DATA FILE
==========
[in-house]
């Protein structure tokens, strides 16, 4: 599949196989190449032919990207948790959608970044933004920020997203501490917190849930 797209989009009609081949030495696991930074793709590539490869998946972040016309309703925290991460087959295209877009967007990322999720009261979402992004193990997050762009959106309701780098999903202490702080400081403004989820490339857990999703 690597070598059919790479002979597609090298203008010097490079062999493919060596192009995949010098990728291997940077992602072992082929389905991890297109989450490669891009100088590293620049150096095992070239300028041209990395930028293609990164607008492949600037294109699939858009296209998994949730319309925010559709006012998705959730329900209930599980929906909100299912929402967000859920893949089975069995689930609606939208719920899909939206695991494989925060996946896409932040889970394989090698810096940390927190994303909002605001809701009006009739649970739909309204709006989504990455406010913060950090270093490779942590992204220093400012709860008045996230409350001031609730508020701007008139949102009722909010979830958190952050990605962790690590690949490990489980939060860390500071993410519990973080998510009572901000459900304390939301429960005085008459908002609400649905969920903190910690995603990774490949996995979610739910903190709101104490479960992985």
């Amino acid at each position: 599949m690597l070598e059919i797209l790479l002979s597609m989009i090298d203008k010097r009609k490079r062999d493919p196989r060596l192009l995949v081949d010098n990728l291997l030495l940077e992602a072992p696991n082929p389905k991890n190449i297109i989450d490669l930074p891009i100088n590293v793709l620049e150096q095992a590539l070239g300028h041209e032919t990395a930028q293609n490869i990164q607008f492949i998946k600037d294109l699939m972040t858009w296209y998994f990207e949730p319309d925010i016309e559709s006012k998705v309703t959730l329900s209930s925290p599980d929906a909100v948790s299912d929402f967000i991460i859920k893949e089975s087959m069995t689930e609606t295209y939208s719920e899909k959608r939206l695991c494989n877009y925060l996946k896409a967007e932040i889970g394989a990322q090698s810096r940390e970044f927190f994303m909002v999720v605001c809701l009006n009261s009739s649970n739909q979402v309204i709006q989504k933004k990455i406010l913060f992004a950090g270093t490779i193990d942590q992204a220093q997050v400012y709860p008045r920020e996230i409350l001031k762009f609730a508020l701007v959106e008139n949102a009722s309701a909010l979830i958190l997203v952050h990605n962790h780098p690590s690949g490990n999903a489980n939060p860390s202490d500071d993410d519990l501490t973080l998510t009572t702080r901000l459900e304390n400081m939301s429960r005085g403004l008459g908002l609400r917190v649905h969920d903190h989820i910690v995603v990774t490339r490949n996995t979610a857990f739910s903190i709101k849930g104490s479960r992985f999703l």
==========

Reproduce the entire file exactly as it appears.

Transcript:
[in-house]
């Protein structure tokens, strides 16, 4: 599949196989190449032919990207948790959608970044933004920020997203501490917190849930 797209989009009609081949030495696991930074793709590539490869998946972040016309309703925290991460087959295209877009967007990322999720009261979402992004193990997050762009959106309701780098999903202490702080400081403004989820490339857990999703 690597070598059919790479002979597609090298203008010097490079062999493919060596192009995949010098990728291997940077992602072992082929389905991890297109989450490669891009100088590293620049150096095992070239300028041209990395930028293609990164607008492949600037294109699939858009296209998994949730319309925010559709006012998705959730329900209930599980929906909100299912929402967000859920893949089975069995689930609606939208719920899909939206695991494989925060996946896409932040889970394989090698810096940390927190994303909002605001809701009006009739649970739909309204709006989504990455406010913060950090270093490779942590992204220093400012709860008045996230409350001031609730508020701007008139949102009722909010979830958190952050990605962790690590690949490990489980939060860390500071993410519990973080998510009572901000459900304390939301429960005085008459908002609400649905969920903190910690995603990774490949996995979610739910903190709101104490479960992985």
């Amino acid at each position: 599949m690597l070598e059919i797209l790479l002979s597609m989009i090298d203008k010097r009609k490079r062999d493919p196989r060596l192009l995949v081949d010098n990728l291997l030495l940077e992602a072992p696991n082929p389905k991890n190449i297109i989450d490669l930074p891009i100088n590293v793709l620049e150096q095992a590539l070239g300028h041209e032919t990395a930028q293609n490869i990164q607008f492949i998946k600037d294109l699939m972040t858009w296209y998994f990207e949730p319309d925010i016309e559709s006012k998705v309703t959730l329900s209930s925290p599980d929906a909100v948790s299912d929402f967000i991460i859920k893949e089975s087959m069995t689930e609606t295209y939208s719920e899909k959608r939206l695991c494989n877009y925060l996946k896409a967007e932040i889970g394989a990322q090698s810096r940390e970044f927190f994303m909002v999720v605001c809701l009006n009261s009739s649970n739909q979402v309204i709006q989504k933004k990455i406010l913060f992004a950090g270093t490779i193990d942590q992204a220093q997050v400012y709860p008045r920020e996230i409350l001031k762009f609730a508020l701007v959106e008139n949102a009722s309701a909010l979830i958190l997203v952050h990605n962790h780098p690590s690949g490990n999903a489980n939060p860390s202490d500071d993410d519990l501490t973080l998510t009572t702080r901000l459900e304390n400081m939301s429960r005085g403004l008459g908002l609400r917190v649905h969920d903190h989820i910690v995603v990774t490339r490949n996995t979610a857990f739910s903190i709101k849930g104490s479960r992985f999703l």